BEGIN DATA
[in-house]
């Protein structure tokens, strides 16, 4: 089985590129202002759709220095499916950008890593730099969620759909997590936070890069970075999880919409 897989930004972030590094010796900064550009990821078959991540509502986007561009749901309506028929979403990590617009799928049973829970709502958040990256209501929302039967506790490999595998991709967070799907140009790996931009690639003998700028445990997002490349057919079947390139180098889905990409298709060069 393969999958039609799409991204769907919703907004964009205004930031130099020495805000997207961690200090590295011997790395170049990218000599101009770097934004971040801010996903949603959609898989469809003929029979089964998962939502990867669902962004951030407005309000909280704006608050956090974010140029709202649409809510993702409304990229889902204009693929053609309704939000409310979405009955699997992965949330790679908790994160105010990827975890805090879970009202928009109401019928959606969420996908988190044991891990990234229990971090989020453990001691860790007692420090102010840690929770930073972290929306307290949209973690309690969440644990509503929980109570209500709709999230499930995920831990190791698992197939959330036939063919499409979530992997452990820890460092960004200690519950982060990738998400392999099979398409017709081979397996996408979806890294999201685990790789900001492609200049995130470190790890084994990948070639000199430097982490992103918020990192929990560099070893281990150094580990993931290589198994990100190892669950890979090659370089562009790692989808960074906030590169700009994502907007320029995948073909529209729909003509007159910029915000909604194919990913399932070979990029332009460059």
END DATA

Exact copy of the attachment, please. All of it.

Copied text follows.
[in-house]
């Protein structure tokens, strides 16, 4: 089985590129202002759709220095499916950008890593730099969620759909997590936070890069970075999880919409 897989930004972030590094010796900064550009990821078959991540509502986007561009749901309506028929979403990590617009799928049973829970709502958040990256209501929302039967506790490999595998991709967070799907140009790996931009690639003998700028445990997002490349057919079947390139180098889905990409298709060069 393969999958039609799409991204769907919703907004964009205004930031130099020495805000997207961690200090590295011997790395170049990218000599101009770097934004971040801010996903949603959609898989469809003929029979089964998962939502990867669902962004951030407005309000909280704006608050956090974010140029709202649409809510993702409304990229889902204009693929053609309704939000409310979405009955699997992965949330790679908790994160105010990827975890805090879970009202928009109401019928959606969420996908988190044991891990990234229990971090989020453990001691860790007692420090102010840690929770930073972290929306307290949209973690309690969440644990509503929980109570209500709709999230499930995920831990190791698992197939959330036939063919499409979530992997452990820890460092960004200690519950982060990738998400392999099979398409017709081979397996996408979806890294999201685990790789900001492609200049995130470190790890084994990948070639000199430097982490992103918020990192929990560099070893281990150094580990993931290589198994990100190892669950890979090659370089562009790692989808960074906030590169700009994502907007320029995948073909529209729909003509007159910029915000909604194919990913399932070979990029332009460059």